​​​​​​​Market Comments – April 6, 2017

NY futures continued their slide this week, as May gave up another 163 points to close at 74.51 cents.
Exactly one month ago, on March 6, the May contract had posted a contract high of 79.46 cents, but since then it has been downhill and the market has so far given back around 500 points. Specs longs have started to cash some of their chips to the delight of the many trade shorts that have been waiting for an opportunity to reduce their exposure.
Today the market closed right at the 13-month major uptrend line and a breach of this important support would likely flush out a big chunk of spec longs. Conversely, if the market holds the trendline like it has on previous occasions, it could shift the momentum back to the upside. 
From a fundamental point of view the market seems to have value here based on what US cotton is selling for in the export market. This is also the level at which the March contract has found support back in February, with merchants hanging on to the majority of their certified stock at the time. Since then US export sales have increased by another 3.5 million bales and merchants are starting to run low on inventory to sell. 
Until now shippers may have had an incentive to get rid of their stocks as fast as possible given the inversion to new crop, but we are now reaching a point at which this doesn’t really matter anymore. That’s because the futures market is now converging with the cash market and there won’t be much cotton to carry two months from now anyway since the US will basically be sold out. 
It’s not as if prices needed to fall in order to stimulate business. Quite to the contrary! US cotton keeps selling like hot cakes week after week and inventories are dwindling fast. Last week total net sales amounted to 414,000 running bales of Upland and Pima cotton for both marketing years combined, with 19 markets buying and 23 destinations receiving shipments of 463,400 running bales. 
Total commitments for the season have now reached 13.55 million statistical bales, of which 9.0 million bales have already been exported. Sales for “August onwards” are at 1.9 million statistical bales so far.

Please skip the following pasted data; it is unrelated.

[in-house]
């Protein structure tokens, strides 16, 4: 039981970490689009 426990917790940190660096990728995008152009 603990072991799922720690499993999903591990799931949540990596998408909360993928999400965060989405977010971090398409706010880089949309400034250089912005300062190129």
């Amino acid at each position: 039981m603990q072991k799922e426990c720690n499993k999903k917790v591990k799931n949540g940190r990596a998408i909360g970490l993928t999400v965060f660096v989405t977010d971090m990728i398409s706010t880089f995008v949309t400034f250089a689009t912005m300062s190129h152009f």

The most the US has ever exported in a season were 17.67 million bales in 2005/06, followed by 14.44 million bales in 2004/05 and 14.38 million bales in 2010/11. The current 13.55 million, if shipped by July 31, would already rank 6th all-time and there are still four months to go until the end of the marketing year. The record won’t be broken, because we would run out of cotton before reaching that target, but there is still a good chance to claim 2nd place. We estimate that at this point there are around 1.6 million bales still available for sale.
The latest on-call report showed that some progress was made last week, as unfixed on-call sales on May and July dropped by 0.92 million to 6.31 million bales as of last Friday. Since then this number has come down further and we estimate the unfixed balance in current crop to be at around 5.5 million bales at this point. That’s still a big number that will provide decent support in case the market were to suffer a technical breakdown. 
So where do we go from here? From a chart perspective the market is at a razor’s edge, sitting right at the long-term uptrend line. At the moment the recent selloff is still to be viewed as a correction in a bull market, but a drop below this important support would change that and flush out some more spec longs. However, trade short covering would likely be there to absorb most of the selling. On the other hand, if the market were to hold over the next couple of session, the momentum could easily turn up again! 
From a fundamental point of view current crop looks quite constructive as US exports continue at a blistering pace and with prices getting cheaper this is not likely to change until we are completely sold out. As far as we can remember this has never happened as prices typically rise to prevent that, which is why we shouldn’t get too bearish on May and July, and possibly even on December! We would therefore use any further weakness to get out of remaining short positions and fixations. 


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